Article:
Expert Users’ Perceptions of Racing Wheelchair Design and Setup: The Knowns, Unknowns, and Next Steps

in Adapted Physical Activity Quarterly
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  • 1 The University of British Columbia
  • | 2 Loughborough University
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This paper demonstrates how a qualitative methodology can be used to gain novel insights into the demands of wheelchair racing and the impact of particular racing chair configurations on optimal sport performance via engagement with expert users (wheelchair racers, coaches, and manufacturers). We specifically explore how expert users understand how wheels, tires, and bearings impact sport performance and how they engage, implement, or reject evidence-based research pertaining to these components. We identify areas where participants perceive there to be an immediate need for more research especially pertaining to the ability to make individualized recommendations for athletes. The findings from this project speak to the value of a qualitative research design for capturing the embodied knowledge of expert users and also make suggestions for “next step” projects pertaining to wheels, tires, and bearings drawn directly from the comments of participants.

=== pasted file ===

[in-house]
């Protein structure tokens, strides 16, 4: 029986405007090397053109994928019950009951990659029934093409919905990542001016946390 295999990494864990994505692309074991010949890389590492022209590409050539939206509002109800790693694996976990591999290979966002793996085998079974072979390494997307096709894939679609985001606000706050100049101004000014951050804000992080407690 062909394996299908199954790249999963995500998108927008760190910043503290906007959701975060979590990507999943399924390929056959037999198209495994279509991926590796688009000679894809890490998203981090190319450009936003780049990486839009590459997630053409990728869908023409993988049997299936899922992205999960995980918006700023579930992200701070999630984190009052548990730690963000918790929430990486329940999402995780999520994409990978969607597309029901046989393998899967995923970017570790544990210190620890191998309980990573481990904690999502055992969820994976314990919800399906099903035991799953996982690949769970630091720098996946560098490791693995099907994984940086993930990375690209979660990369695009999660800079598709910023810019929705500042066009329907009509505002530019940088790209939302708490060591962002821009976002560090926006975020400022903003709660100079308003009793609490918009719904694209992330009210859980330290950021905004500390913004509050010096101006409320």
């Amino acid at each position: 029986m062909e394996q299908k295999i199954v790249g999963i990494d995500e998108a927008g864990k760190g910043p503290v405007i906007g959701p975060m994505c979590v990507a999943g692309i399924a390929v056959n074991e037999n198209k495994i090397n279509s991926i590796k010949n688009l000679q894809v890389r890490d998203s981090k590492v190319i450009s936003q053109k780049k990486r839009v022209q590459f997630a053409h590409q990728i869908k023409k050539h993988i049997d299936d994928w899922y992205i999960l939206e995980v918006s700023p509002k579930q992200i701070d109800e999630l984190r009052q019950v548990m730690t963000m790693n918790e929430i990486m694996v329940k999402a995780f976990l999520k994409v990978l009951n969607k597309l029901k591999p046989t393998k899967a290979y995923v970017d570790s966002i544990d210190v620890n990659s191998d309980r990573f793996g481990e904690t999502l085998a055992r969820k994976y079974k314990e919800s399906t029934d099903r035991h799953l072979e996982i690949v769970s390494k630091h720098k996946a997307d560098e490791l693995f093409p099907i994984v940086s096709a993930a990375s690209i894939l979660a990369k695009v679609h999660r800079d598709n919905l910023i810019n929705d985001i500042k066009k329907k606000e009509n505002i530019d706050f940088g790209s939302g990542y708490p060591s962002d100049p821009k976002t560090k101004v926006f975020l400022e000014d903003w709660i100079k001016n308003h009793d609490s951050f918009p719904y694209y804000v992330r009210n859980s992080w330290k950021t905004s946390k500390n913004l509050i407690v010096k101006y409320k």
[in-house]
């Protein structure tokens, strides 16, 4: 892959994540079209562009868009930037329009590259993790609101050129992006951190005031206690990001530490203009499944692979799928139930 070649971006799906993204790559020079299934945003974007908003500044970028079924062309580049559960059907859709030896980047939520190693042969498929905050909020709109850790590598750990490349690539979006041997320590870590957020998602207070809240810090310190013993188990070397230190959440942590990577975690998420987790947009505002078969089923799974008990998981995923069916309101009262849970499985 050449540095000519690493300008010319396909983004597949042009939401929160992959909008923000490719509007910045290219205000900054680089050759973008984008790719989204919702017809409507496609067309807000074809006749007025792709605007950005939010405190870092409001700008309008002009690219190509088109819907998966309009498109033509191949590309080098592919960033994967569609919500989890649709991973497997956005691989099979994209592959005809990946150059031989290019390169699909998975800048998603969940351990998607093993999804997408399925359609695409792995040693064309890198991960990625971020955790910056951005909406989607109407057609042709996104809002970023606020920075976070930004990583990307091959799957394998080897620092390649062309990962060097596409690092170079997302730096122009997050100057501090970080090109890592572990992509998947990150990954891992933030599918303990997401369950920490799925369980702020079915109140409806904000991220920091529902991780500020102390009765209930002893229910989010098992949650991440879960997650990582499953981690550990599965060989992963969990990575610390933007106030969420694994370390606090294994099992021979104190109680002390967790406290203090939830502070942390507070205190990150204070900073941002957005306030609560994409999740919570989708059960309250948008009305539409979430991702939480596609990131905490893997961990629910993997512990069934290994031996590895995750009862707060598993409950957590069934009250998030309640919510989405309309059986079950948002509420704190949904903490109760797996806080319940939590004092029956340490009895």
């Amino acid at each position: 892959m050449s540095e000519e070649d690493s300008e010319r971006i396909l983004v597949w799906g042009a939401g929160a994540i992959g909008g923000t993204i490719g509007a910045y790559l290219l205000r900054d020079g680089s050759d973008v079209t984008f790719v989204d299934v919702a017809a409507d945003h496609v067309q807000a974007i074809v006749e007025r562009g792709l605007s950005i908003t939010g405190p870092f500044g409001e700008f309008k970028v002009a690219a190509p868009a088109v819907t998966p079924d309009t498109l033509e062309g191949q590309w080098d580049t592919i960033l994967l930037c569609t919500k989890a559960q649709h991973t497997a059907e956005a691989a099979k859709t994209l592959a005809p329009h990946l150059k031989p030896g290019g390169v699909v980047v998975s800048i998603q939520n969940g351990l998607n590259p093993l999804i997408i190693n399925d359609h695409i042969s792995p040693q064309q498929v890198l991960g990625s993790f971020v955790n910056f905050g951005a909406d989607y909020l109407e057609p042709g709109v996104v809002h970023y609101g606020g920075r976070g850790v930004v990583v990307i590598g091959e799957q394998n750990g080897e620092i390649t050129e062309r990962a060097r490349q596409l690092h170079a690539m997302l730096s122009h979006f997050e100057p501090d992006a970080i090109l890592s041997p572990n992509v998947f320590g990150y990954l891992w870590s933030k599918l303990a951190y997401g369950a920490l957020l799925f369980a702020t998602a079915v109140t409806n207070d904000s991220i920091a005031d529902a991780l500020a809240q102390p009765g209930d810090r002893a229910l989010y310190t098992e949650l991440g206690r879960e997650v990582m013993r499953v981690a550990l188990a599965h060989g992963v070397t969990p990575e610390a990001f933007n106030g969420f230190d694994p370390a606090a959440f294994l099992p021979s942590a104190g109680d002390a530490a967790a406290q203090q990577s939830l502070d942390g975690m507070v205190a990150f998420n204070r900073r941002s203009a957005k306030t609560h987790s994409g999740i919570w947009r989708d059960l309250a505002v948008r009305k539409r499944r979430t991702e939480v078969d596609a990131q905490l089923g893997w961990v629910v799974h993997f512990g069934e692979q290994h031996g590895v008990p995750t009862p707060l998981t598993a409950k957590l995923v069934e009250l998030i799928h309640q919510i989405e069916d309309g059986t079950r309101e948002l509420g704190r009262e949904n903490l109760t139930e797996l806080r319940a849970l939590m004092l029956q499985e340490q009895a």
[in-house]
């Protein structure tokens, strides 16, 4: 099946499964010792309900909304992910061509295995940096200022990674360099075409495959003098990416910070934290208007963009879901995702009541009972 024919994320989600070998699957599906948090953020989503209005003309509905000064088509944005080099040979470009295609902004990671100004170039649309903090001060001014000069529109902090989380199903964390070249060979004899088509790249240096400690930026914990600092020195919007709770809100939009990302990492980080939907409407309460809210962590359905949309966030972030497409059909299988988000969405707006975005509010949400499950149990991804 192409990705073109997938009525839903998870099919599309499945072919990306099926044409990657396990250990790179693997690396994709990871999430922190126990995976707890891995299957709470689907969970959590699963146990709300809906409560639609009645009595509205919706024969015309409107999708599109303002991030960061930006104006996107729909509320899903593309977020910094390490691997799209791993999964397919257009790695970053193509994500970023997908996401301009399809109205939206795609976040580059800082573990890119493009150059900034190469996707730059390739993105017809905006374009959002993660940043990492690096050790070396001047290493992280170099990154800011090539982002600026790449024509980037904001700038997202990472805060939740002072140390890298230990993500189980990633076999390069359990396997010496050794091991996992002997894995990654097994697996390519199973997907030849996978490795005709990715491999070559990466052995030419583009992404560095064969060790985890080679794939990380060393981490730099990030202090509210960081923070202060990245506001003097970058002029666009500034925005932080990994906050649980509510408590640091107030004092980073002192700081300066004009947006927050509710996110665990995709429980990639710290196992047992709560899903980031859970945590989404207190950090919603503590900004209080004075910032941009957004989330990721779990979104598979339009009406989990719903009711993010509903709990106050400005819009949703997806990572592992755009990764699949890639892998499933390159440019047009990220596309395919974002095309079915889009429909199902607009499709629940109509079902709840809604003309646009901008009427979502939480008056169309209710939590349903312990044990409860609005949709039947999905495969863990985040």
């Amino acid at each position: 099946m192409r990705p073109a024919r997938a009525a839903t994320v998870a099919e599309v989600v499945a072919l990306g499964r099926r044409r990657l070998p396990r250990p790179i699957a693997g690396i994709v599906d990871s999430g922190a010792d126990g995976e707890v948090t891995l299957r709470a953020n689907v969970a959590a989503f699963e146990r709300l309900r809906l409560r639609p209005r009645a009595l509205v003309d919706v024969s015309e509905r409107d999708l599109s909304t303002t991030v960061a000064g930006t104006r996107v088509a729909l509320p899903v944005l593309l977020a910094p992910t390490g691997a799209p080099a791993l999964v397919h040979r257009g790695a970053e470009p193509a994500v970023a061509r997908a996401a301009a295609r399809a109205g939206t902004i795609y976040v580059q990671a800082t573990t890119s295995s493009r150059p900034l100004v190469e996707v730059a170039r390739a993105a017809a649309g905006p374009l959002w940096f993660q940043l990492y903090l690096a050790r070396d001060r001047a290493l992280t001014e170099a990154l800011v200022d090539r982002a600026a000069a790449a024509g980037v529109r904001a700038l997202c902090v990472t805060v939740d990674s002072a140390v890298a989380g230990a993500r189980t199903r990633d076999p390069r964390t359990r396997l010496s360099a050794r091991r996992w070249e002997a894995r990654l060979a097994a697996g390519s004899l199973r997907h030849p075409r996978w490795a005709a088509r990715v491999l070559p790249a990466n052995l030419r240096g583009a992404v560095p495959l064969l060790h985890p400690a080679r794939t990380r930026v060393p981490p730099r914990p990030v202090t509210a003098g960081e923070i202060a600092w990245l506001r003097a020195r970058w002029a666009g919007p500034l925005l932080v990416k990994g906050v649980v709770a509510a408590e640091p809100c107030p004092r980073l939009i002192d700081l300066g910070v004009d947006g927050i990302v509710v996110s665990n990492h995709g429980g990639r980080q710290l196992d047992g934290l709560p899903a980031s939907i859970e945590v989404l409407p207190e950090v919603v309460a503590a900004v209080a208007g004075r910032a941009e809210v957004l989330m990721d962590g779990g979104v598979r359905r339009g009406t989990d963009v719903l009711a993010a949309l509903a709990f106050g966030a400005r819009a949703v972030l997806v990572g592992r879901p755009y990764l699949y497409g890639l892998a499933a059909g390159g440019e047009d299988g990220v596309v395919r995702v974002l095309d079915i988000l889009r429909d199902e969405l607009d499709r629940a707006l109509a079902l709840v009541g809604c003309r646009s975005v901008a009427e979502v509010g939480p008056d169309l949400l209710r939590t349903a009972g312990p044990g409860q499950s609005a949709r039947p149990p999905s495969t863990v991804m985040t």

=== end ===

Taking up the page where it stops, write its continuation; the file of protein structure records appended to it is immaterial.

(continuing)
Bundon is with the School of Kinesiology, University of British Columbia, Vancouver, Canada. Mason and Goosey-Tolfrey are with the Peter Harrison Centre for Disability Sport, School of Sport, Exercise and Health Sciences, Loughborough University, Leicestershire, UK.

Address author correspondence to Andrea Bundon at
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